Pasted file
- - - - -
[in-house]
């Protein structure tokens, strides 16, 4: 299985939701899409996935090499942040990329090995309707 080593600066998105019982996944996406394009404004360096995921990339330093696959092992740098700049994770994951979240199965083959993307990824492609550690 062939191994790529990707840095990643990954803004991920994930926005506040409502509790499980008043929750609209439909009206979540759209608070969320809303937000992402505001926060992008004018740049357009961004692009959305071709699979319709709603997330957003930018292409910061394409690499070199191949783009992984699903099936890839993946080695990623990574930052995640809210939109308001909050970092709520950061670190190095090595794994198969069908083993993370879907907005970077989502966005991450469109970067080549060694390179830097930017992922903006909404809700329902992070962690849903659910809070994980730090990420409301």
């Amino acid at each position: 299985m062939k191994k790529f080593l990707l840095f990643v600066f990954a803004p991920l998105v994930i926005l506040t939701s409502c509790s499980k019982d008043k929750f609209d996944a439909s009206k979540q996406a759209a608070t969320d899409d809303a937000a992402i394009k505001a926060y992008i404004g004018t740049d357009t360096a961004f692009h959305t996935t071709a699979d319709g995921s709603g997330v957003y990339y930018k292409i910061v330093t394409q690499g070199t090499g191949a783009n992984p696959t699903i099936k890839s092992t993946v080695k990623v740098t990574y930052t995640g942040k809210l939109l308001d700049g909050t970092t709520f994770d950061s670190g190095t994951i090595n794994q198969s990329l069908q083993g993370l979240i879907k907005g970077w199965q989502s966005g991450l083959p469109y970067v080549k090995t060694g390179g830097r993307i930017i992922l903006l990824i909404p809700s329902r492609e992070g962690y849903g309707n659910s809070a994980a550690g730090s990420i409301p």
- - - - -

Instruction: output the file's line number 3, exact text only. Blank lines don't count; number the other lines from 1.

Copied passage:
């Amino acid at each position: 299985m062939k191994k790529f080593l990707l840095f990643v600066f990954a803004p991920l998105v994930i926005l506040t939701s409502c509790s499980k019982d008043k929750f609209d996944a439909s009206k979540q996406a759209a608070t969320d899409d809303a937000a992402i394009k505001a926060y992008i404004g004018t740049d357009t360096a961004f692009h959305t996935t071709a699979d319709g995921s709603g997330v957003y990339y930018k292409i910061v330093t394409q690499g070199t090499g191949a783009n992984p696959t699903i099936k890839s092992t993946v080695k990623v740098t990574y930052t995640g942040k809210l939109l308001d700049g909050t970092t709520f994770d950061s670190g190095t994951i090595n794994q198969s990329l069908q083993g993370l979240i879907k907005g970077w199965q989502s966005g991450l083959p469109y970067v080549k090995t060694g390179g830097r993307i930017i992922l903006l990824i909404p809700s329902r492609e992070g962690y849903g309707n659910s809070a994980a550690g730090s990420i409301p």